As the political pundits parse last night’s Republican debate – a topic I will tackle later – I want to return to a story that attracted quite a bit of media play earlier this week. Three days ago New Hampshire television station WMUR in conjunction with CNN released a poll that showed Hillary Clinton and Bernie Sanders in a “statistical tie” in New Hampshire. Not surprisingly, the poll generated quite a bit of media coverage, with The New York Times headline for its story on the poll proclaiming that Clinton and Sanders were in a “dead heat.”  Other news outlets, citing the same poll, made similar claims.  In fact, the survey, which was in the field during the last week of July, showed 42% percent of likely Democratic primary voters saying they will vote for Clinton, with 36% saying they are backing Sanders. How can the New Hampshire race be a “tied” when the poll shows Clinton with a 6% lead? The answer is that because the two candidates’ numbers fall within the poll’s sampling margin of error (a measure of how confident pollsters are in their results), one can’t discount the possibility that Sanders is actually tied, or perhaps even ahead, of Clinton. Remember, surveys are simply estimates of the sentiments of an underlying population – in this instance, likely Democratic primary voters in New Hampshire – and one’s confidence in the results depends in part on how many people are surveyed and what confidence level we are willing to accept in evaluating the results. In this case, the WMUR poll’s margin of error at the 95% confidence level for the Democratic nominating race is +/-5.9%. In describing the race as a “statistical tie”, then, the WMUR pollsters are acknowledging the possibility that despite Clinton’s 6% lead, Sanders’ actual support might be at the upper end of the margin of error, and Clinton’s at the lower end. (Of course, it’s possible their support lies outside the margin of error, but this is even more unlikely.) Hence, WMUR’s decision to label the race a “statistical tie.”

At the risk of nitpicking, however, I would argue that a “statistical tie” is not the equivalent of a “dead heat”, The Times’ headline notwithstanding. To understand why, one should also ask: what is the probability that a purely random sample of 274 likely Democratic voters (the size of the WMUR poll on the Democratic side) would show Clinton ahead by 6% if in fact there is no difference in polling support between Clinton and Sanders in the underlying population – that is, that they really are tied? It turns out that it is not very likely – in fact, a simple test of the difference in survey sample results suggests there is a less than 10% probability that the race is actually tied, given the survey findings showing Clinton ahead by 6% (and making certain other assumptions about how the WMUR poll was conducted.) So, it is true that we can’t be sure that Clinton is ahead, at least not using the conventional 95% uncertainty level. But it is much more likely, given these poll’s parameters, that she is leading Sanders than that they are in a true dead heat. My quibble with most of the media stories reporting the WMUR poll is that they don’t make the difference between a “statistical tie” and an actual tie very clear.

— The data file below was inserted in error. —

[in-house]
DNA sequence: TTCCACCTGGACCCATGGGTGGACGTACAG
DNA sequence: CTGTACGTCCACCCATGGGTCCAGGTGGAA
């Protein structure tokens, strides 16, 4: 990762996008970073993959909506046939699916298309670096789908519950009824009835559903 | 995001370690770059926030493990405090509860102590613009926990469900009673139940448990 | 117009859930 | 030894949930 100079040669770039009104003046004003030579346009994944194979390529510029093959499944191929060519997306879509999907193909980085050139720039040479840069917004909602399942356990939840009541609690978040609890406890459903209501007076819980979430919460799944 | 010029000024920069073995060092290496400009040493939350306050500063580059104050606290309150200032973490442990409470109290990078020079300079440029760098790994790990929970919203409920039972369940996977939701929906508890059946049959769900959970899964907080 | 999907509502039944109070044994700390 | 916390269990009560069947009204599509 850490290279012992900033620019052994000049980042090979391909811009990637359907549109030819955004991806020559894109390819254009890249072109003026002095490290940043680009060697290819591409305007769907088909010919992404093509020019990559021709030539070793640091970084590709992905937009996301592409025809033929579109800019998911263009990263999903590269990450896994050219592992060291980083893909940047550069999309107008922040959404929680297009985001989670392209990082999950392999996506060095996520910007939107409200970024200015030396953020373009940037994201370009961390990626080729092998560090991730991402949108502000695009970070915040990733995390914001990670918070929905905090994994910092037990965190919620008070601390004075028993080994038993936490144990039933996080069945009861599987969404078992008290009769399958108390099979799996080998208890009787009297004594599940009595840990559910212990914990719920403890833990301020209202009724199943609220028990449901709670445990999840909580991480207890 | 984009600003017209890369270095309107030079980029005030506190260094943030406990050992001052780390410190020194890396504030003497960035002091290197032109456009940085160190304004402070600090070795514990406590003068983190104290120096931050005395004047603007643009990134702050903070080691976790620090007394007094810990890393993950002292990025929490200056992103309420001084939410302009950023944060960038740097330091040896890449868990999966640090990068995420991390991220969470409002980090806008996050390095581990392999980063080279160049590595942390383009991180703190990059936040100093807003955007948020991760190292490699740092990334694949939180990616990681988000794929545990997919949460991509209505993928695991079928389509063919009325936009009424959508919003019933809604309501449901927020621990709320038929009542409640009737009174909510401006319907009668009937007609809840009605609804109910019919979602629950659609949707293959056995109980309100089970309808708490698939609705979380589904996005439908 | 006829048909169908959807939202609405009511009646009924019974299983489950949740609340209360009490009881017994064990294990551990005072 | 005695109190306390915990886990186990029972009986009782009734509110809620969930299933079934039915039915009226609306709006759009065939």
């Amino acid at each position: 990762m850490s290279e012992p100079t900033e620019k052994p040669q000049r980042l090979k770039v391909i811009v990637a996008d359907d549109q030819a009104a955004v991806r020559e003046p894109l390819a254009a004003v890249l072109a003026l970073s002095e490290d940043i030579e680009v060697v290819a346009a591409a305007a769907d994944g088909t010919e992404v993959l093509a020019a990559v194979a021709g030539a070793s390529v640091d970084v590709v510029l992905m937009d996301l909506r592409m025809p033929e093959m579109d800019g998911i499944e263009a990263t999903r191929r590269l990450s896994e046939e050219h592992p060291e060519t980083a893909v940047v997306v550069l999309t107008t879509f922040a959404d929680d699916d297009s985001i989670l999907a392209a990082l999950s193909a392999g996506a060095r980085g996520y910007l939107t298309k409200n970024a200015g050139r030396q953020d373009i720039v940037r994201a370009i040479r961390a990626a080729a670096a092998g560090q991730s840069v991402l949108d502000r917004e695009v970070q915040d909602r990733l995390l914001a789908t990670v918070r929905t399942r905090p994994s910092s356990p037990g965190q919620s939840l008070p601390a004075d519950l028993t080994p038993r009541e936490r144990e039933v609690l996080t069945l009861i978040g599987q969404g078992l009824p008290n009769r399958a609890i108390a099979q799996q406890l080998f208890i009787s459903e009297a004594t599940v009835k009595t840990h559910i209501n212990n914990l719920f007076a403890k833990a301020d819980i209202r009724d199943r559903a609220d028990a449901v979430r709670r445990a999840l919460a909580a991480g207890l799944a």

“Fine,” you respond. “At least I can take comfort in knowing that Bernie is closing the gap with Hillary.” And, in fact, the first line of The Times story notes that “Senator Bernie Sanders of Vermont continues to tighten the race with Hillary Rodham Clinton in New Hampshire, according to a poll released on Tuesday.” As evidence, the author notes that a previous WMUR/CNN poll of likely Democratic voters that was in the field from June 18 to 24 found Clinton leading Sanders by 43%-35% (with a margin of error of +/- 5.2%).  Based on these two polls, then, it appears that Sanders has gained 2% on Clinton – evidence that, according to the Times, “Mr. Sanders continues to gain momentum after months of negative publicity about Mrs. Clinton’s use of a private email server as secretary of state.”

Well, maybe. Again, it is useful to put this claim in proper context too. If you parse the polling numbers, the one-month change from a 43%-35% Clinton lead in early July to 42%-36% margin this week comes out to approximately a handful of respondents expressing a preference for Sanders rather than Clinton this month compared to last month. Now, this might reflect an actual change in the sentiments of the underlying population. Or, it might just be the result of picking up a couple more Bernie supporters in the random sampling process, even though there’s been no actual change in voter preferences. The bottom line is that we should be cautious about extrapolating that Sanders is gaining on Clinton based solely on a 2% change in the WMUR polling results across a one-month period.

This doesn’t mean Bernie hasn’t gained ground on Hillary in New Hampshire. As this poll aggregation shows, if we widen our time horizon it’s clear that Bernie has closed the polling gap, particularly when Elizabeth Warren’s name was dropped from the survey options.

But there hasn’t been a lot of recent polls in New Hampshire. A NBC poll in late July had Clinton up by a larger margin, at 47%-34%, while a recently-released Gravis poll has it 43%-39% in Clinton’s favor. (I haven’t looked closely at the internals of either poll.) Right now the aggregate Pollster polling has Clinton up 43.3%-38.8%. RealClearPolitics, which uses a slightly different aggregating algorithm, has Clinton with a more substantial lead over Bernie, at 44.8%-31.6%.